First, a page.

- to bear or hold up (a load, mass, structure, part, etc.); serve as a foundation for.
- to sustain or withstand (weight, pressure, strain, etc.) without giving way; serve as a prop for.
- to undergo or endure, especially with patience or submission; tolerate.
- to sustain (a person, the mind, spirits, courage, etc.) under trial or affliction: They supported him throughout his ordeal.
- to maintain (a person, family, establishment, institution, etc.) by supplying with things necessary to existence; provide for: to support a family.
- to uphold (a person, cause, policy, etc.) by aid, countenance, one's vote, etc.; back; second.
- to maintain or advocate (a theory, principle, etc.).
- to corroborate (a statement, opinion, etc.): Leading doctors supported his testimony.
- to act with or second (a lead performer); assist in performance: The star was supported by a talented newcomer.
- the act or an instance of supporting.
- the state of being supported.
- something that serves as a foundation, prop, brace, or stay.
- maintenance, as of a person or family, with necessaries, means, or funds: to pay for support of an orphan.
- a person or thing that supports, as financially: The pension was his only support.
- a person or thing that gives aid or assistance.
- an actor, actress, or group performing with a lead performer.
- the material, as canvas or wood, on which a picture is painted.
- Stock Exchange. support level.
- (of hosiery) made with elasticized fibers so as to fit snugly on the legs, thereby aiding circulation, relieving fatigue, etc.
Origin of support
SynonymsSee more synonyms on Thesaurus.com
Examples from the Web for support
“I do not support gay marriages being recognized in Florida,” he wrote Andrew Walther of Sanford.Jeb Bush’s Unseen Anti-Gay Marriage Emails
January 9, 2015
In October, he traveled to Denver with Fry to support his work with LGBT rights organization The Matthew Sheppard Foundation.Meet Stephen Fry’s Future Husband (Who Is Less Than Half His Age)
January 6, 2015
Both are considered marginal figures in the House GOP caucus and have no real base of support for their respective bids.The YOLO Caucus' New Cry for Attention
January 4, 2015
This initiative had the support of all 22 members of the Arab League, which in and of itself is remarkable.In the Middle East, the Two-State Solution Is Dead
January 2, 2015
As long ago as the early 1970s, he had gone on to support most civil rights-related legislation.Steve Scalise and the Right’s Ridiculous Racial Blame Game
January 2, 2015
You used to support your family comfortably when you had one.Brave and Bold
We must support our rights or lose our character, and with it, perhaps, our liberties.
As usual, balm was on his lips, and I found encouragement and support.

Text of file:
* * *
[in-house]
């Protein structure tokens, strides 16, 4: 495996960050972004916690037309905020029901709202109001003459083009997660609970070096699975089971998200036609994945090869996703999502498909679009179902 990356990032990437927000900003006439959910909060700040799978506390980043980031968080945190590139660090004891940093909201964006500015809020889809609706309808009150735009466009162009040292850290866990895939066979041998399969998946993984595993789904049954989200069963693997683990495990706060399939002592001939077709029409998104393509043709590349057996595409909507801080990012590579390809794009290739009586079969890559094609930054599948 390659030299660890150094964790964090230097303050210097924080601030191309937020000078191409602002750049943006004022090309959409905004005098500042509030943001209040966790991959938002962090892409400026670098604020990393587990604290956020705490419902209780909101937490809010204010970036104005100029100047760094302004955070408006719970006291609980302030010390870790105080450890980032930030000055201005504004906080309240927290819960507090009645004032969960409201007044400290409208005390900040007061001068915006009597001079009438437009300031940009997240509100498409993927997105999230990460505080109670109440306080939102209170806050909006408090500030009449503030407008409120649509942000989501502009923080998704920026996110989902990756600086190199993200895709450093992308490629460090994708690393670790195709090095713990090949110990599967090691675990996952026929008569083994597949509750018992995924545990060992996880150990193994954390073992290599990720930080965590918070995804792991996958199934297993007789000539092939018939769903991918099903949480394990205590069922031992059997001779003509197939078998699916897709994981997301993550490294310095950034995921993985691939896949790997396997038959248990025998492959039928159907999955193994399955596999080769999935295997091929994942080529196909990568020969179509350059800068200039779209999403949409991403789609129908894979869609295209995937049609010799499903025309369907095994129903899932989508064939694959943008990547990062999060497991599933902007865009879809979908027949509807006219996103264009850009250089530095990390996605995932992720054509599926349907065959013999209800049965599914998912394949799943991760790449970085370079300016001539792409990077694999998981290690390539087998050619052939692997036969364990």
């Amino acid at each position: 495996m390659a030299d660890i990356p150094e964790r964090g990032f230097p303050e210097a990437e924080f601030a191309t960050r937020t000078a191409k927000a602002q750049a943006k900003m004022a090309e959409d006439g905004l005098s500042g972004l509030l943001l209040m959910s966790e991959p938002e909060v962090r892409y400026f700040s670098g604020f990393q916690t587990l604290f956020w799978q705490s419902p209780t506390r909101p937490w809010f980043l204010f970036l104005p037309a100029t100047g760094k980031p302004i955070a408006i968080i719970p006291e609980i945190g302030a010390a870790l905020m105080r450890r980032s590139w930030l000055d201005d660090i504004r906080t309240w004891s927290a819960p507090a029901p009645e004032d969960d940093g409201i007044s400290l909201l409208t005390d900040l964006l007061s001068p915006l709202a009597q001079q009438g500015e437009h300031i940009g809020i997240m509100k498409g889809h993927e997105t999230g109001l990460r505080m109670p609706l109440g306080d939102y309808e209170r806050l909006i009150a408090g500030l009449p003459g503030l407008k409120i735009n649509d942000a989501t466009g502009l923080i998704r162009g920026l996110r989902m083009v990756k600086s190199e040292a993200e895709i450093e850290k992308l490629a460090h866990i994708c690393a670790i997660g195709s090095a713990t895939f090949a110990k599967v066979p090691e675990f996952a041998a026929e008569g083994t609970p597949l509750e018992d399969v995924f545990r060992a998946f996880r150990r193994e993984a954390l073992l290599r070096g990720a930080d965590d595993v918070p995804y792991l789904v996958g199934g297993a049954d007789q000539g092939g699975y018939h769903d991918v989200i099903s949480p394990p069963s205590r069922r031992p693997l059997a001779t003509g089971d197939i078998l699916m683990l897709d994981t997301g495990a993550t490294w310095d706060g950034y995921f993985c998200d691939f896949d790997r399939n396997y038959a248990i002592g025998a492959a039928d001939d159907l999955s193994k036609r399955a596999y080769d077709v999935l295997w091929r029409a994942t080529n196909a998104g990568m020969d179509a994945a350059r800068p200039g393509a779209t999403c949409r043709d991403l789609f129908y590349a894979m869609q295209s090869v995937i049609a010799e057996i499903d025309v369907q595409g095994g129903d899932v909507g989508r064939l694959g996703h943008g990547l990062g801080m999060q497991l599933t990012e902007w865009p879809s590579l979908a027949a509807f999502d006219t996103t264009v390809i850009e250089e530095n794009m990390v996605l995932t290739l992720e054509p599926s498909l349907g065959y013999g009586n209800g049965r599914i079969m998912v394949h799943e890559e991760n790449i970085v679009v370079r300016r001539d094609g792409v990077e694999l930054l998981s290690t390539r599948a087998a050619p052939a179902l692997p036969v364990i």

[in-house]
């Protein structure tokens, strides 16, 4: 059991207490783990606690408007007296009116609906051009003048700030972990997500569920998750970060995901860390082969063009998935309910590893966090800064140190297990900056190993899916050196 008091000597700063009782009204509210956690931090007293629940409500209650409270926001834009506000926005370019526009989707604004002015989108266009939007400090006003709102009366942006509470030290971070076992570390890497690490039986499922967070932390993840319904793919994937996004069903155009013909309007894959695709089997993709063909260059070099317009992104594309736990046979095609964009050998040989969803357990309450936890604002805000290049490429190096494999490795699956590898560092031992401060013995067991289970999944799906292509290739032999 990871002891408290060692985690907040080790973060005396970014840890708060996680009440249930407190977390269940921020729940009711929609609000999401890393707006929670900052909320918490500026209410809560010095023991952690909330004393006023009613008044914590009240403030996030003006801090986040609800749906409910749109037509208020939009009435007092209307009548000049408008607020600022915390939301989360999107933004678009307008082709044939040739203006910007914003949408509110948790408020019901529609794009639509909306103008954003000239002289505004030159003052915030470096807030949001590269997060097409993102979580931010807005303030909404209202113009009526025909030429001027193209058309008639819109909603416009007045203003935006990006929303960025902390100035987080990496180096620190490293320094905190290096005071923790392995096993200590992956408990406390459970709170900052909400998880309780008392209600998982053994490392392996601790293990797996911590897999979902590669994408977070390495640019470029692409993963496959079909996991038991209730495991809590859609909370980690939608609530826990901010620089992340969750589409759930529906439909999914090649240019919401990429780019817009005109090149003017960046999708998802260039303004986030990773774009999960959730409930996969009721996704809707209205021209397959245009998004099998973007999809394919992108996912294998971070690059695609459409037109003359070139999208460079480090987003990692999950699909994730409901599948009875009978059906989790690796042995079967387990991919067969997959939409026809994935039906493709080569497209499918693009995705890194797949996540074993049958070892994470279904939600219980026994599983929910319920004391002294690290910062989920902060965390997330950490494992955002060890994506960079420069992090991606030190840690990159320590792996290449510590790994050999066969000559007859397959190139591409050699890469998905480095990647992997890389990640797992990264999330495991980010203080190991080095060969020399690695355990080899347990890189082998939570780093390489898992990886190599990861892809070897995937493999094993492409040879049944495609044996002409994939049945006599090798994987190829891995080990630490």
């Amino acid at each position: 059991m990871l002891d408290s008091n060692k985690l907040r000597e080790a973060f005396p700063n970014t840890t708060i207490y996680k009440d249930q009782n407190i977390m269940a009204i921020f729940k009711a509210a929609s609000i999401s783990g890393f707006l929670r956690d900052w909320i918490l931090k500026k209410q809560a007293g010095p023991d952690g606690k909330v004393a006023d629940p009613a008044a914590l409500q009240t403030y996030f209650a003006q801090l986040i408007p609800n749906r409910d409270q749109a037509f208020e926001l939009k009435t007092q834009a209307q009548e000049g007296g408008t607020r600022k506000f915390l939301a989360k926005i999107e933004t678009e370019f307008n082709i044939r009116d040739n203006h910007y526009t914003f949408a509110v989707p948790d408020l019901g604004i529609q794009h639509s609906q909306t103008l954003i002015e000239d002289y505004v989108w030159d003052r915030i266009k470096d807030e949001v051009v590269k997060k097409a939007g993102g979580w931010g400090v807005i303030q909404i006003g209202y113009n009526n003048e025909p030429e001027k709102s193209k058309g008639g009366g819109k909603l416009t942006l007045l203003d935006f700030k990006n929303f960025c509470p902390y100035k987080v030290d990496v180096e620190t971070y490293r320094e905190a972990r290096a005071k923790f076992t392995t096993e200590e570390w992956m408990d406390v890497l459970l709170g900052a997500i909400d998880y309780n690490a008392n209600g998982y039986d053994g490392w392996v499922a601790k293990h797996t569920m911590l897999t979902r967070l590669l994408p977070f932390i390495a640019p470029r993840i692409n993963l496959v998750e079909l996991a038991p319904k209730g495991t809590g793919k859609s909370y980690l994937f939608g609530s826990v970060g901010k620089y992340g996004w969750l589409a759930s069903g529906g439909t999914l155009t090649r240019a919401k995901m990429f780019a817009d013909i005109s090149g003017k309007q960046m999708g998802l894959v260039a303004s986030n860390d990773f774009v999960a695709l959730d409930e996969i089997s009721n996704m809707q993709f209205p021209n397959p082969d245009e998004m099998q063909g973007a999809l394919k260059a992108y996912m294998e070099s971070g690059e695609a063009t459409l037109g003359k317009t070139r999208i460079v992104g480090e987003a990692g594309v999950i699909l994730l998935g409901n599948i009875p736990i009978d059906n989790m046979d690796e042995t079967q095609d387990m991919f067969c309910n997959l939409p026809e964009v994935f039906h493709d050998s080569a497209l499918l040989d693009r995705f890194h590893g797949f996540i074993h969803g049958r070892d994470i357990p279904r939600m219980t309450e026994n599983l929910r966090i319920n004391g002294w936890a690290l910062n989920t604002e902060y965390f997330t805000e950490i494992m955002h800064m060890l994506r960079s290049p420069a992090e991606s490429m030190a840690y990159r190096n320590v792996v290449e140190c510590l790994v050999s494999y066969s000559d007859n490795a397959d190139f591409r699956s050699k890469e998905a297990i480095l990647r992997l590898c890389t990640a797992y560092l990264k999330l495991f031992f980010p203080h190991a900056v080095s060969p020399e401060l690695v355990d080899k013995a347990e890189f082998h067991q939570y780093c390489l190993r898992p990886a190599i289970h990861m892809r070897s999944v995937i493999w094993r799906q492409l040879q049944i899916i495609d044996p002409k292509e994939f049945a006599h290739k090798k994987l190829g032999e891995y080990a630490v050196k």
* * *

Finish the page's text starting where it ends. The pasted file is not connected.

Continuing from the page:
To attempt it finds no support in the principles of our Constitution.
In support of his deposition he produced his billet de garde, dated the 8th.
- to carry the weight of
- to bear or withstand (pressure, weight, etc)
- to provide the necessities of life for (a family, person, etc)
- to tend to establish (a theory, statement, etc) by providing new facts; substantiate
- to speak in favour of (a motion)
- to give aid or courage to
- to give approval to (a cause, principle, etc); subscribe toto support a political candidature
- to endure with forbearanceI will no longer support bad behaviour
- to give strength to; maintainto support a business
- (tr) (in a concert) to perform earlier than (the main attraction)
- films theatre
- to play a subordinate role to
- to accompany (the feature) in a film programme
- to act or perform (a role or character)
- the act of supporting or the condition of being supported
- a thing that bears the weight or part of the weight of a construction
- a person who or thing that furnishes aid
- the means of maintenance of a family, person, etc
- a band or entertainer not topping the bill
- the support an actor or group of actors playing subordinate roles
- med an appliance worn to ease the strain on an injured bodily structure or part
- the solid material on which a painting is executed, such as canvas
- See athletic support
Word Origin and History for support
late 14c., "to aid," also "to hold up, prop up," from Old French supporter, from Latin supportare "convey, carry, bring up," from sub "up from under" + portare "to carry" (see port (n.1)). Related: Supported; supporting.
late 14c., "act of assistance, backing, help, aid," from support (v.). Meaning "one who provides assistance, protection, backing, etc." is early 15c. Sense of "bearing of expense" is mid-15c. Physical sense of "that which supports" is from 1560s. Meaning "services which enable something to fulfil its function and remain in operation" (e.g. tech support) is from 1953.
- To bear the weight of, especially from below.
- To hold in position so as to keep from falling, sinking, or slipping.
- To be capable of bearing; withstand.
- To keep from weakening or failing; strengthen.
- To provide for or maintain, by supplying with money or necessities.
- To endure; tolerate.
- The act of supporting.
- The state of being supported.
- One that supports or maintains.
- Maintenance, as of a family, with the necessities of life.